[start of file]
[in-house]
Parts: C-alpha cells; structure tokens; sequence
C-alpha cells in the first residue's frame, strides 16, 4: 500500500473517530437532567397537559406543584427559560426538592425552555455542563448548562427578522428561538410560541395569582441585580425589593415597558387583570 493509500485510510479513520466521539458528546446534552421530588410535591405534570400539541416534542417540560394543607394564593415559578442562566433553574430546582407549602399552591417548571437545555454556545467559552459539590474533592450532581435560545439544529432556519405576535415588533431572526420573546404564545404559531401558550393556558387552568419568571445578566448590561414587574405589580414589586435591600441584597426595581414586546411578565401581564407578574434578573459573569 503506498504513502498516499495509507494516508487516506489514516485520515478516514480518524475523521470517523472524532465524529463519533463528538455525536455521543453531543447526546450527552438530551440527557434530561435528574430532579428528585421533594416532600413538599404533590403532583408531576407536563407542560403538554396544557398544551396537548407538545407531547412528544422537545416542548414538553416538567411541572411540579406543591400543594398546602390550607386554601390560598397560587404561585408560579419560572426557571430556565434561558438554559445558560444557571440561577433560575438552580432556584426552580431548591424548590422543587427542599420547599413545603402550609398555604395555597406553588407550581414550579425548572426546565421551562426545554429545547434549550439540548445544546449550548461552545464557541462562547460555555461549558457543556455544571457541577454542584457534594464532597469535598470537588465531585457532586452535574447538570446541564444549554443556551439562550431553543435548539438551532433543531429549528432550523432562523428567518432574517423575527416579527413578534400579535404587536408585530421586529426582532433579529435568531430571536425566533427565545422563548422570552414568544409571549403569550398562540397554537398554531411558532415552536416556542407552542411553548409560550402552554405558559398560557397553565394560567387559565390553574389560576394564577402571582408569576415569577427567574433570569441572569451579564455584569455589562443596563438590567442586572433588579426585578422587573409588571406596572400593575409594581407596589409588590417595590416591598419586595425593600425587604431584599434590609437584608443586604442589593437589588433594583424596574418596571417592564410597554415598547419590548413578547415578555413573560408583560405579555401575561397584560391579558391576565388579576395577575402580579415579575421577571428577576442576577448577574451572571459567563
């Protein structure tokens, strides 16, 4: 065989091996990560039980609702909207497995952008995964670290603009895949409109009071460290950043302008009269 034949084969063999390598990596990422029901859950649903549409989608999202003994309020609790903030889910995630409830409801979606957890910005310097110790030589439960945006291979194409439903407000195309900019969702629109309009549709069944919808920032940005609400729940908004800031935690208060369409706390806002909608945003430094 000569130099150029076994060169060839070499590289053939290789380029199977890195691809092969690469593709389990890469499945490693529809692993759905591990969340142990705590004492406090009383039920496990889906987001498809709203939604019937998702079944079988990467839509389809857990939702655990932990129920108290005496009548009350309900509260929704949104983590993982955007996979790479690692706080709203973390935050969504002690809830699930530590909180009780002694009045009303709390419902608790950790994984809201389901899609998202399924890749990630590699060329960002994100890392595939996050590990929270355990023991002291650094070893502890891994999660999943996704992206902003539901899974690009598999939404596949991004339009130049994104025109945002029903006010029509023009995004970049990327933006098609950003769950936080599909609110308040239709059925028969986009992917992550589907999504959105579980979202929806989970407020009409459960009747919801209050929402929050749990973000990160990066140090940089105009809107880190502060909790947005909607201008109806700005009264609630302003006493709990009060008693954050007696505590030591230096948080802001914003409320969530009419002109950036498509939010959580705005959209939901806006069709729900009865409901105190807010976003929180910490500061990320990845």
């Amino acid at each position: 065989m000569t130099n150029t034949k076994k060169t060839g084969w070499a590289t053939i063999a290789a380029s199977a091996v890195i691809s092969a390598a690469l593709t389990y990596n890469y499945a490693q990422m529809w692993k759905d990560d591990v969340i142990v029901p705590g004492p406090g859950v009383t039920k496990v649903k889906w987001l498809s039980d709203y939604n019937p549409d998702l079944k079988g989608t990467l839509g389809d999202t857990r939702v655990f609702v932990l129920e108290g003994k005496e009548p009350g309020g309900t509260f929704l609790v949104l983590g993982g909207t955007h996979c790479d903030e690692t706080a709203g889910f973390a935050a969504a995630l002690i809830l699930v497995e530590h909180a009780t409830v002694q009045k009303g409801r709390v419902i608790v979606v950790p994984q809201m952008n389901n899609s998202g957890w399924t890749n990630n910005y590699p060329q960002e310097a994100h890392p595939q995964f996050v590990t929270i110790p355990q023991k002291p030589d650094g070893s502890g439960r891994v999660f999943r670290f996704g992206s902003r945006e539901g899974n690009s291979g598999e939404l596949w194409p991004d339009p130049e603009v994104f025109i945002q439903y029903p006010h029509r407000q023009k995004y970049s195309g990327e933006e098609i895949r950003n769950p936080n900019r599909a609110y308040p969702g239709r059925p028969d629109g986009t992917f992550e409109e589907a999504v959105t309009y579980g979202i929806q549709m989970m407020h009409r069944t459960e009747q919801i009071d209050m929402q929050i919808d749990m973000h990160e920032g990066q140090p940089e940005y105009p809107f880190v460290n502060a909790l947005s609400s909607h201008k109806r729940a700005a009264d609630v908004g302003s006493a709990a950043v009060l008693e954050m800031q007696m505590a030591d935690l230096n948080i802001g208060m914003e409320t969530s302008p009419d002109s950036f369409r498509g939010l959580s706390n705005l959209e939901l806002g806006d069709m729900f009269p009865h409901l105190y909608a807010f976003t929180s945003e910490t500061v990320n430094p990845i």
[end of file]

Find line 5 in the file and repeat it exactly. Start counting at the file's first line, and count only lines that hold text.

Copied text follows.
């Amino acid at each position: 065989m000569t130099n150029t034949k076994k060169t060839g084969w070499a590289t053939i063999a290789a380029s199977a091996v890195i691809s092969a390598a690469l593709t389990y990596n890469y499945a490693q990422m529809w692993k759905d990560d591990v969340i142990v029901p705590g004492p406090g859950v009383t039920k496990v649903k889906w987001l498809s039980d709203y939604n019937p549409d998702l079944k079988g989608t990467l839509g389809d999202t857990r939702v655990f609702v932990l129920e108290g003994k005496e009548p009350g309020g309900t509260f929704l609790v949104l983590g993982g909207t955007h996979c790479d903030e690692t706080a709203g889910f973390a935050a969504a995630l002690i809830l699930v497995e530590h909180a009780t409830v002694q009045k009303g409801r709390v419902i608790v979606v950790p994984q809201m952008n389901n899609s998202g957890w399924t890749n990630n910005y590699p060329q960002e310097a994100h890392p595939q995964f996050v590990t929270i110790p355990q023991k002291p030589d650094g070893s502890g439960r891994v999660f999943r670290f996704g992206s902003r945006e539901g899974n690009s291979g598999e939404l596949w194409p991004d339009p130049e603009v994104f025109i945002q439903y029903p006010h029509r407000q023009k995004y970049s195309g990327e933006e098609i895949r950003n769950p936080n900019r599909a609110y308040p969702g239709r059925p028969d629109g986009t992917f992550e409109e589907a999504v959105t309009y579980g979202i929806q549709m989970m407020h009409r069944t459960e009747q919801i009071d209050m929402q929050i919808d749990m973000h990160e920032g990066q140090p940089e940005y105009p809107f880190v460290n502060a909790l947005s609400s909607h201008k109806r729940a700005a009264d609630v908004g302003s006493a709990a950043v009060l008693e954050m800031q007696m505590a030591d935690l230096n948080i802001g208060m914003e409320t969530s302008p009419d002109s950036f369409r498509g939010l959580s706390n705005l959209e939901l806002g806006d069709m729900f009269p009865h409901l105190y909608a807010f976003t929180s945003e910490t500061v990320n430094p990845i």